4. How is Gentoo, the company, organized? What is its member structure? Also, how one can get CVS commit access?
Daniel Robbins: At its heart, Gentoo Linux really isn’t a company but a development team and user community. I do have a corporation called Gentoo Technologies, Inc. that holds the copyrights for the vast majority of our GPL code, but that’s it. We aren’t generating any income from Gentoo Linux (besides donations), and our development team is 100% volunteer. Generally, we have been completely supported by donations, particularly from a few of our developers. For example, our server is in a great datacenter thanks to a generous developer. As we grow, we plan to gradually wean ourselves from our dependence on donations by developing creative and “free software-friendly” ways of generating income.
5. Gentoo’s bleeding edge features, sometimes make users… bleed over bugs of app/library versions that are not yet truly ready for larger public consumption. How is this issue going to be addressed?
Daniel Robbins: You’re absolutely right, Gentoo Linux is currently a “bleeding-edge” type distro. It makes Gentoo Linux the ideal distribution for hobbyists who get lots of cool toys before everyone else, but makes Gentoo Linux a questionable choice for production server environments, especiallly if you’re a newbie who has the insatiable desire to keep your server continually up-to-date. Of course, Gentoo Linux is my OS of choice for everything, but I also know what I’m doing. Newbies should know that sooner or later, “emerge –update world” will cause something to break due to a developer error or unforseen incompatibility, and it will require a little manual attention in order to get working again. For this reason, we recommend that those using Gentoo Linux for servers avoid updating packages unless absolutely needed, and that newbies use something like FreeBSD, Debian or Slackware for their server needs, at least for the next six months. They’re much more boring, which can be a good thing 😉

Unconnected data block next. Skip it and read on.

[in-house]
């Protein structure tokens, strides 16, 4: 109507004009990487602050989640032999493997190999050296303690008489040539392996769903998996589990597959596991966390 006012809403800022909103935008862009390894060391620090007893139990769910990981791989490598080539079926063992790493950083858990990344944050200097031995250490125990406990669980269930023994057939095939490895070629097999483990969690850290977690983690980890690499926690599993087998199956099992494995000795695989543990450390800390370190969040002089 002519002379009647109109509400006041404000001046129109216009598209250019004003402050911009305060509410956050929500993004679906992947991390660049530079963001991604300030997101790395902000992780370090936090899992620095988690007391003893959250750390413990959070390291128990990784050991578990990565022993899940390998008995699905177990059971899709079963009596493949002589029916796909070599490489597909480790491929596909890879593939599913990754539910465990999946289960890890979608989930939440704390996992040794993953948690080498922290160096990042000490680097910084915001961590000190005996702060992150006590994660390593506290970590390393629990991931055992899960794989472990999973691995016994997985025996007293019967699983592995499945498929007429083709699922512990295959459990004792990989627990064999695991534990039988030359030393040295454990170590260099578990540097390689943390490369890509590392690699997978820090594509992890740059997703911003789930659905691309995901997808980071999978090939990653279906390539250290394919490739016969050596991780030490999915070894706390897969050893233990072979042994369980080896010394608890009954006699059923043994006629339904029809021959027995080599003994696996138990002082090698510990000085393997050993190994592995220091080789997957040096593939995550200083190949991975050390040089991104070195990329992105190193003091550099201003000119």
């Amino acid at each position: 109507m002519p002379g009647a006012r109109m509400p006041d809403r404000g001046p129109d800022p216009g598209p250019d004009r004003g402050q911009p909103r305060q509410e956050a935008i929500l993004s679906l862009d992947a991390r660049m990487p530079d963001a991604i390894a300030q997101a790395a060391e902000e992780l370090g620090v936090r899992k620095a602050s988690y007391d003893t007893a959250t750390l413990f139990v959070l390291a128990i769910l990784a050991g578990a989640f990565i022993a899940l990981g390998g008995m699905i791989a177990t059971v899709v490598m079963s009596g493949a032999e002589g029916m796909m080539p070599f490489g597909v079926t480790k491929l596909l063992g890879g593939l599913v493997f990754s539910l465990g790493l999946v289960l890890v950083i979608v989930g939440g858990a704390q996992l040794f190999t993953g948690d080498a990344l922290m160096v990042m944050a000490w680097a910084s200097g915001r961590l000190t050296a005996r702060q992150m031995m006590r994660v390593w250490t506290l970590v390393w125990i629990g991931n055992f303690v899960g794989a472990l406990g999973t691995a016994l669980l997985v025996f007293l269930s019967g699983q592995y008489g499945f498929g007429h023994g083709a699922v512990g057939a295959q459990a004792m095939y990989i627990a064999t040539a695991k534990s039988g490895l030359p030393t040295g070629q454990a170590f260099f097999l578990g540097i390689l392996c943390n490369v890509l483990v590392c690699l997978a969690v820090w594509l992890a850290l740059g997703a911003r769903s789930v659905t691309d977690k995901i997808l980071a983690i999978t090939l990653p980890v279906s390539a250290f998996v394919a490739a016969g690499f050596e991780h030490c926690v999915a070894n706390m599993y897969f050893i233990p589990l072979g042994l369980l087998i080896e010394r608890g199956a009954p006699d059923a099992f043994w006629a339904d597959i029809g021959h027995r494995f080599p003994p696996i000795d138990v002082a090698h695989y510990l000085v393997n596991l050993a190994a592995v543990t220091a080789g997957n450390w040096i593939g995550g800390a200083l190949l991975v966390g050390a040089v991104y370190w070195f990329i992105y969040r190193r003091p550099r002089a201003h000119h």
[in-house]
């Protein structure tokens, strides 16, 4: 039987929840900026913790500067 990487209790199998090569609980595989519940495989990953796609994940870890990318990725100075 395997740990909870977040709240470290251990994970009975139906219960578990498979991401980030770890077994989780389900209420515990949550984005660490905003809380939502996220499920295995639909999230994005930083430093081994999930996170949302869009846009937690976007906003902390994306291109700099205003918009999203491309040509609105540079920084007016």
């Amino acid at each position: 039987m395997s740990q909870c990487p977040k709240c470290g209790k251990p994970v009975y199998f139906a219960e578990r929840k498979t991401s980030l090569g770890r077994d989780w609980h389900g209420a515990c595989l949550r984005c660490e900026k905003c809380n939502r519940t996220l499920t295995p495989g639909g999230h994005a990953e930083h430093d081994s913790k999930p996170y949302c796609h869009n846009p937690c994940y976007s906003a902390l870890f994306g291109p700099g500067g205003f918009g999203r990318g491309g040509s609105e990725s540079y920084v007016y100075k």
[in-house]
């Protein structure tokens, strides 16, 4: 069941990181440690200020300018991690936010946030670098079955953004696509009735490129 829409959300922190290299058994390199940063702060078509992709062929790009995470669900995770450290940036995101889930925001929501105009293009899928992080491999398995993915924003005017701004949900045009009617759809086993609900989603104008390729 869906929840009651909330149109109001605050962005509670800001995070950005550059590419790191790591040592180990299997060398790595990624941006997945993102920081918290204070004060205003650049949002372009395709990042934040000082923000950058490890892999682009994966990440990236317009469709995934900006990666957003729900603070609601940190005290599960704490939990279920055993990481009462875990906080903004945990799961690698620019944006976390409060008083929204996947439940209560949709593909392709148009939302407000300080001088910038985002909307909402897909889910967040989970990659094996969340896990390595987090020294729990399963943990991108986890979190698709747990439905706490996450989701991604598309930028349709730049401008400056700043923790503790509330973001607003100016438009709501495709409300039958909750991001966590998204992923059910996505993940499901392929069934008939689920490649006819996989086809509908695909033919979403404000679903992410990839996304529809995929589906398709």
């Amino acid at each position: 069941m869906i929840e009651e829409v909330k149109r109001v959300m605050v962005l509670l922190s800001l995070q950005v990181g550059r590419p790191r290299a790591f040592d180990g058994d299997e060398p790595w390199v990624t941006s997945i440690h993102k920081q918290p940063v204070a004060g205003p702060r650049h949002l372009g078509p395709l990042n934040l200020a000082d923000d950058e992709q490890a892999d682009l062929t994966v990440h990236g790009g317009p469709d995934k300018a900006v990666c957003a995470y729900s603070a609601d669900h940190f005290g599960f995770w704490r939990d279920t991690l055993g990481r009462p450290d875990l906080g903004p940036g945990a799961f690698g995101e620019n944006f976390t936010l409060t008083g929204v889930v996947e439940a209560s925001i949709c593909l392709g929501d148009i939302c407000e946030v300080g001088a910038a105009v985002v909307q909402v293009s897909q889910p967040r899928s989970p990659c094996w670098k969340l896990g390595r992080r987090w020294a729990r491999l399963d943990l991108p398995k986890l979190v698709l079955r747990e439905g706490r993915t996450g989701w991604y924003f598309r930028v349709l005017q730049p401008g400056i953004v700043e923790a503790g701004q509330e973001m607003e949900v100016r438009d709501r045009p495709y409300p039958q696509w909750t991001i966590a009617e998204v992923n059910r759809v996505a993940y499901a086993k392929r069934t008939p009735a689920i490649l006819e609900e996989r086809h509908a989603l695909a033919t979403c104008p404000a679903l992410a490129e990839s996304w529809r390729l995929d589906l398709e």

Obviously, the fact that we aren’t an ideal choice as a server is a *huge* concern for me and for the vast majority of our development
team. Some people think that because we are popular, we must be hapy with where Gentoo Linux is now. The fact is that while we appreciate
our current popularity, most of our dev team is very perfectionistic in nature and we really feel that we have a ways to go before we have
realized the vision of what Gentoo Linux is all about. Gentoo Linux is really only in its formative stages — what you have seen so far is only
a taste of our vision. There’s a reason why the current version of Gentoo Linux is “1.1a” 🙂
OK, that being said — are we going to address this issue soon? Yes. How? We’re going to take pieces of the current “bleeding-edge” Gentoo Linux meta-distribution, refined them and use them as the basis for a robust, well-maintained version of Gentoo Linux — geared exclusively